Lolong Dies; 20-Foot Crocodile A Tourist Attraction, Dies In Local Mayor’s Arms [PHOTOS]
The largest crocodile in captivity died over the weekend at an ecopark in the Philippines. Lolong, the largest crocodile in captivity, measured a whopping 20-feet in length and was the pride and joy of the small town of Bunawan. Lolong died of unknown causes, although officials have reported that Lolong was suffering from a bloated stomach for over a month after swallowing a nylon cord. A cause of death will be determined by an autopsy, and there are calls by man people in Bunawan to preserve Lolong and make Bunawan a memorial to the world's largest crocodile.
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"The whole town, in fact the whole province, is mourning," Mayor Edwin Cox Elorde told the Associated Press. "My phones kept ringing because people wanted to say how affected they are."
Lolong died after less than two years in captivity. Lolong was captured in the Agusan Marsh, a protected area in Agusan del Sur, on Sept. 3, 2011. A special cage was built for him at the Bunawan Eco-Park and Research Center. He was reportedly named after local hunter Ernesto "Lolong" Conate, who died of a stroke while helping plan the capture of the world's largest crocodile.
Lolong was captured after a hunt prompted by the death of a child in 2009 and the later disappearance of a fisherman. But now that Lolong died, officials in Bunawan are worried about a decline in tourism. Lolong was such a popular attraction that officials had been developing a plan to construct a larger road into the ecopark to accommodate an ever-growing number of visitors.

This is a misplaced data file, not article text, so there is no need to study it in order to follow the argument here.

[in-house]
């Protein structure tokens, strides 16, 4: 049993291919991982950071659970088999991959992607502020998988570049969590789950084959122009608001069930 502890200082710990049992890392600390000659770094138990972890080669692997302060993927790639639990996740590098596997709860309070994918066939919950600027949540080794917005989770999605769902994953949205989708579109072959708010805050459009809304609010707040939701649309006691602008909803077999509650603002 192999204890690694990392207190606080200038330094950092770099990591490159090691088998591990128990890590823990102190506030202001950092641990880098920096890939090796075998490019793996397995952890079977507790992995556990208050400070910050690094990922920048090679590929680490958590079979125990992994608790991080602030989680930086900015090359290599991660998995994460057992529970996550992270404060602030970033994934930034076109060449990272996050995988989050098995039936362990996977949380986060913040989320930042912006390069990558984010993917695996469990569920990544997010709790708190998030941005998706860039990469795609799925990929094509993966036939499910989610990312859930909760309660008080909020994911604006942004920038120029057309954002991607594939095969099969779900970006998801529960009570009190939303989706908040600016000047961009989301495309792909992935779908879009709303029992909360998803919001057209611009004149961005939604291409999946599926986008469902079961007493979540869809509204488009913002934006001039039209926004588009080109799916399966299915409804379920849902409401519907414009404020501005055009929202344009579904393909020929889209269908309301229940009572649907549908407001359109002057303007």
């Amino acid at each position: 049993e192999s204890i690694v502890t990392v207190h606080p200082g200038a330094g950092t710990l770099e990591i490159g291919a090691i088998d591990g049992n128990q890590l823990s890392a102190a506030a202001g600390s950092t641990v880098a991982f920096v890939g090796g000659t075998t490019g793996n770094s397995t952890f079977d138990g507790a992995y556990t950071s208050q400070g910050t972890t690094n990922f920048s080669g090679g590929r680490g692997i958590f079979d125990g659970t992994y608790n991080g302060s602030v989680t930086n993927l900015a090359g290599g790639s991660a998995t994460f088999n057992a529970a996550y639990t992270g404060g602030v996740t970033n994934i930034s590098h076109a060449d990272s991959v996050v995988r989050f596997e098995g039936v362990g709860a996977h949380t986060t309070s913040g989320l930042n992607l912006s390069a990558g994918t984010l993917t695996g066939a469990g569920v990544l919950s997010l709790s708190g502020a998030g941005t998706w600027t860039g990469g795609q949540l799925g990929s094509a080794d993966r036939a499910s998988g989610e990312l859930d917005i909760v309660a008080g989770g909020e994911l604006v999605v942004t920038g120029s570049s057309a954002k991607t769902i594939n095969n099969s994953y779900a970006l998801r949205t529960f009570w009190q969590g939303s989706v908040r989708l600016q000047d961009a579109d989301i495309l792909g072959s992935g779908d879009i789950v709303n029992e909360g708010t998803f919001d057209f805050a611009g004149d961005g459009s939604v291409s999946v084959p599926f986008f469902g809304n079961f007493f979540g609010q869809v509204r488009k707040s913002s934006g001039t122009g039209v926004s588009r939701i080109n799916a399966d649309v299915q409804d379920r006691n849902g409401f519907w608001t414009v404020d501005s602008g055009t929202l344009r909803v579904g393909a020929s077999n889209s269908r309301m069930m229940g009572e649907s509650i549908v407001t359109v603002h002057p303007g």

"Big money came in, and villagers also had several livelihoods in the area," government official Arman Gomez told the Manila Bulletin.
The news comes as especially devastating to Elorde, who rose to prominence in the town after leading the hunt for Lolong with more than 100 men. The hunters tied up Longo and dragged him from the jungle so that the one-ton reptile could be loaded, by crane, into a truck for transport. Various religious groups offered prayers Monday and spiritual leaders also planned to perform a tribal funeral rite, which involves butchering chicken and pigs to thank forest spirits for the fame and other blessings the crocodile has brought, said Elorde. The mayor himself is said to have cradled Lolong as he died.
"I've come to love that crocodile," he said. "It had brought fame to our town and the Philippines."
Here are some photos from the night Lolong was captured.
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